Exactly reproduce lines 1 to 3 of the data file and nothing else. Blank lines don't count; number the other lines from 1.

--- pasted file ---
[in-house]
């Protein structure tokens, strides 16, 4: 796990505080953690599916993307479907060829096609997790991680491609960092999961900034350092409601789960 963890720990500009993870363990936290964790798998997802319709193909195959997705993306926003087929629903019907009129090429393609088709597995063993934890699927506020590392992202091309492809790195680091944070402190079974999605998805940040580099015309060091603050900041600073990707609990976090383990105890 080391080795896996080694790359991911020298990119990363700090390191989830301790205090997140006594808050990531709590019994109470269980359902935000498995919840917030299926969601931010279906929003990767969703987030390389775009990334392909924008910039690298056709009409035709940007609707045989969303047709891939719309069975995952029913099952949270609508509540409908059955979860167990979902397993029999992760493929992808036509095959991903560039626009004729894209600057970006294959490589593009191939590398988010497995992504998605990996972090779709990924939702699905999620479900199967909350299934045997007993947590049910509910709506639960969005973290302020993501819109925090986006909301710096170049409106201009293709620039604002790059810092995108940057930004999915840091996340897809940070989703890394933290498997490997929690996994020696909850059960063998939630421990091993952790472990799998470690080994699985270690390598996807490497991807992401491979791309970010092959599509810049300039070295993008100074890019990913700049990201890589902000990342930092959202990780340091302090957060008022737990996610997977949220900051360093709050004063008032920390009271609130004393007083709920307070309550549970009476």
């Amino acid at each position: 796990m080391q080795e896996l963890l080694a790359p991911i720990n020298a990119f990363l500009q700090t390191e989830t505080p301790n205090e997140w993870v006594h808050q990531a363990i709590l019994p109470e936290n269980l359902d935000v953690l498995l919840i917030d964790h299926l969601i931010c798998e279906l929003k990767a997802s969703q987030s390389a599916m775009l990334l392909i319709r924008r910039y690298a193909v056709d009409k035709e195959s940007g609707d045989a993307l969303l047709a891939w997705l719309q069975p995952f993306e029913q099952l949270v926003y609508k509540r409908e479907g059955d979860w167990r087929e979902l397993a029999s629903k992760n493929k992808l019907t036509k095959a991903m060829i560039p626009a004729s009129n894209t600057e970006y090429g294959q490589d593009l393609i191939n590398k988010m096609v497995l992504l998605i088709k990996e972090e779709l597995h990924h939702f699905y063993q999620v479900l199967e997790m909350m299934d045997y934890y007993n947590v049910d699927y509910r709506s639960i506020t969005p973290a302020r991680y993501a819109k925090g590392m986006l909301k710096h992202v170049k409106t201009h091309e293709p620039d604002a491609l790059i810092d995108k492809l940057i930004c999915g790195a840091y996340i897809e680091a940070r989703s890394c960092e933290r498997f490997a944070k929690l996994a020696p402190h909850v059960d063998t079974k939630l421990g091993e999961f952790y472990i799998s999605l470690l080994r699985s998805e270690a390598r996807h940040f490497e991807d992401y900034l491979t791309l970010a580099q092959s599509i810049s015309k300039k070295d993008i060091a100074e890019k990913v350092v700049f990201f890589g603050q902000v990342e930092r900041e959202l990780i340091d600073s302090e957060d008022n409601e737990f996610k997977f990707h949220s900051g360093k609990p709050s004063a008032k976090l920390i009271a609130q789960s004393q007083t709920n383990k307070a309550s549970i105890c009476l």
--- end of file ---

[in-house]
């Protein structure tokens, strides 16, 4: 796990505080953690599916993307479907060829096609997790991680491609960092999961900034350092409601789960 963890720990500009993870363990936290964790798998997802319709193909195959997705993306926003087929629903019907009129090429393609088709597995063993934890699927506020590392992202091309492809790195680091944070402190079974999605998805940040580099015309060091603050900041600073990707609990976090383990105890 080391080795896996080694790359991911020298990119990363700090390191989830301790205090997140006594808050990531709590019994109470269980359902935000498995919840917030299926969601931010279906929003990767969703987030390389775009990334392909924008910039690298056709009409035709940007609707045989969303047709891939719309069975995952029913099952949270609508509540409908059955979860167990979902397993029999992760493929992808036509095959991903560039626009004729894209600057970006294959490589593009191939590398988010497995992504998605990996972090779709990924939702699905999620479900199967909350299934045997007993947590049910509910709506639960969005973290302020993501819109925090986006909301710096170049409106201009293709620039604002790059810092995108940057930004999915840091996340897809940070989703890394933290498997490997929690996994020696909850059960063998939630421990091993952790472990799998470690080994699985270690390598996807490497991807992401491979791309970010092959599509810049300039070295993008100074890019990913700049990201890589902000990342930092959202990780340091302090957060008022737990996610997977949220900051360093709050004063008032920390009271609130004393007083709920307070309550549970009476």
């Amino acid at each position: 796990m080391q080795e896996l963890l080694a790359p991911i720990n020298a990119f990363l500009q700090t390191e989830t505080p301790n205090e997140w993870v006594h808050q990531a363990i709590l019994p109470e936290n269980l359902d935000v953690l498995l919840i917030d964790h299926l969601i931010c798998e279906l929003k990767a997802s969703q987030s390389a599916m775009l990334l392909i319709r924008r910039y690298a193909v056709d009409k035709e195959s940007g609707d045989a993307l969303l047709a891939w997705l719309q069975p995952f993306e029913q099952l949270v926003y609508k509540r409908e479907g059955d979860w167990r087929e979902l397993a029999s629903k992760n493929k992808l019907t036509k095959a991903m060829i560039p626009a004729s009129n894209t600057e970006y090429g294959q490589d593009l393609i191939n590398k988010m096609v497995l992504l998605i088709k990996e972090e779709l597995h990924h939702f699905y063993q999620v479900l199967e997790m909350m299934d045997y934890y007993n947590v049910d699927y509910r709506s639960i506020t969005p973290a302020r991680y993501a819109k925090g590392m986006l909301k710096h992202v170049k409106t201009h091309e293709p620039d604002a491609l790059i810092d995108k492809l940057i930004c999915g790195a840091y996340i897809e680091a940070r989703s890394c960092e933290r498997f490997a944070k929690l996994a020696p402190h909850v059960d063998t079974k939630l421990g091993e999961f952790y472990i799998s999605l470690l080994r699985s998805e270690a390598r996807h940040f490497e991807d992401y900034l491979t791309l970010a580099q092959s599509i810049s015309k300039k070295d993008i060091a100074e890019k990913v350092v700049f990201f890589g603050q902000v990342e930092r900041e959202l990780i340091d600073s302090e957060d008022n409601e737990f996610k997977f990707h949220s900051g360093k609990p709050s004063a008032k976090l920390i009271a609130q789960s004393q007083t709920n383990k307070a309550s549970i105890c009476l």